I saw Spring, JPA works around repositories (DAO layer: if I am not wrong). So I mean how it is different using 'Spring JPA + Hibernate' or only using 'Hibernate' directly?
As you said, JPA is an specification while Hibernate is a particular implementation of that specification (these implementations are usually referred to as Providers). By using Hibernate you tie yourself to that provider restricting your freedom to switch to another option when required (for example, you want to use EclipseLink or ObjectDB instead because Hibernate has a bug that halts your development process).
Quoting Spring Data JPA's documentation:
Implementing a data access layer of an application has been cumbersome for quite a while. Too much boilerplate code had to be written. Domain classes were anemic and haven't been designed in a real object oriented or domain driven manner.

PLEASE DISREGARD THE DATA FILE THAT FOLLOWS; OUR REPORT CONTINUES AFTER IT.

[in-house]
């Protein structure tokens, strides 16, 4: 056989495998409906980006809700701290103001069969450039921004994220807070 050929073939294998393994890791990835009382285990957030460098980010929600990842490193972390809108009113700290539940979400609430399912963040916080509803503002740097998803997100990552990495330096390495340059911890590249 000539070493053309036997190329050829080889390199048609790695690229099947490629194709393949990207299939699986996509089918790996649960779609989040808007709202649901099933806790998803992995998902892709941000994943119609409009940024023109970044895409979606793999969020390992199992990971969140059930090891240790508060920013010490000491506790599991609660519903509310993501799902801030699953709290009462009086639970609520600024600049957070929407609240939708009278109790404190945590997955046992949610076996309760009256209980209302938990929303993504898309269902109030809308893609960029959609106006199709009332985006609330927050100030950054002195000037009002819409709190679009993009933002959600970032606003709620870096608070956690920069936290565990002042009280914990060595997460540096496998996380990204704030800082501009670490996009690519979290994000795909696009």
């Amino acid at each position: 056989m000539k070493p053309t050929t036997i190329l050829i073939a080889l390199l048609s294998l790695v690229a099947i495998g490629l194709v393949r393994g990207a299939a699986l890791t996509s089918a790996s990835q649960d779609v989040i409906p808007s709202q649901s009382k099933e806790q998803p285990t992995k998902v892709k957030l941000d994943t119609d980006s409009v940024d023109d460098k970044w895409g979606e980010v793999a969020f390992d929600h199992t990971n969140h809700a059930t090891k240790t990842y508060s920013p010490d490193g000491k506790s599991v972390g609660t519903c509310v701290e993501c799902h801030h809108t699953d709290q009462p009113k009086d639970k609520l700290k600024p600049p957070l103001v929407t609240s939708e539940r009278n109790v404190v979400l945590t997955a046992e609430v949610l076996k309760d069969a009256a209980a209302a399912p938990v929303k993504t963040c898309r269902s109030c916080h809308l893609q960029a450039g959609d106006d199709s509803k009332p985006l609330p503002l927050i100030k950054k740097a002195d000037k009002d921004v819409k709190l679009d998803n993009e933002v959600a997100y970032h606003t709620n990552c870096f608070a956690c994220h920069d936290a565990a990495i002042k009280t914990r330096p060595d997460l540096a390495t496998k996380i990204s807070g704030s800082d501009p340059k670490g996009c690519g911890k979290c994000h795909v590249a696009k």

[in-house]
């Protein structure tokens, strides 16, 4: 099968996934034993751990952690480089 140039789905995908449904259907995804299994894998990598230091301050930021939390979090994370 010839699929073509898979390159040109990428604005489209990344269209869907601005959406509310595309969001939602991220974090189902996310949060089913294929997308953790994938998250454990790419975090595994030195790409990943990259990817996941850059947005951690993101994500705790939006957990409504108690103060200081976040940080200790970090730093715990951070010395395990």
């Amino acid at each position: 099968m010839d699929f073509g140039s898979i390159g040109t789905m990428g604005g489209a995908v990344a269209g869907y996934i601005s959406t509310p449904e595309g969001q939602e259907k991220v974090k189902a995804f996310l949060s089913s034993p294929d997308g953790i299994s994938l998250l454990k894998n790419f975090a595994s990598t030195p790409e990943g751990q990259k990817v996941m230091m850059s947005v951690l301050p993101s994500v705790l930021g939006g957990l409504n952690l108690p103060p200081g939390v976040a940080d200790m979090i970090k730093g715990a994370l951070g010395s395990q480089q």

Using both of these technologies makes developers life a lot easier regarding rich domain model's persistence. Nevertheless the amount of boilerplate code to implement repositories, especially is still quite high. So the goal of the repository abstraction of Spring Data is to reduce the effort to implement data access layers for various persistence stores significantly.
To sum it up, it is on top of JPA adding another layer of abstraction, kind of defining a standard-based design to support Persistence Layer in a Spring context. Those defined interfaces (known to Spring) provide the services that the framework handles using JPA to serve the results. You define a repository in a way Spring can scan the project and find it:
<repositories base-package="com.acme.repositories" />
Thus, allowing you to use it in the context of a container or outside of it.
Now what exactly is Spring, JPA. Is Spring, JPA has added some more functionality (Interfaces) over JPA and still it is specified only or it is also a JPA provider?
Spring Data JPA provides a definition to implement repositories that are supported under the hood by referencing the JPA specification, using the provider you define.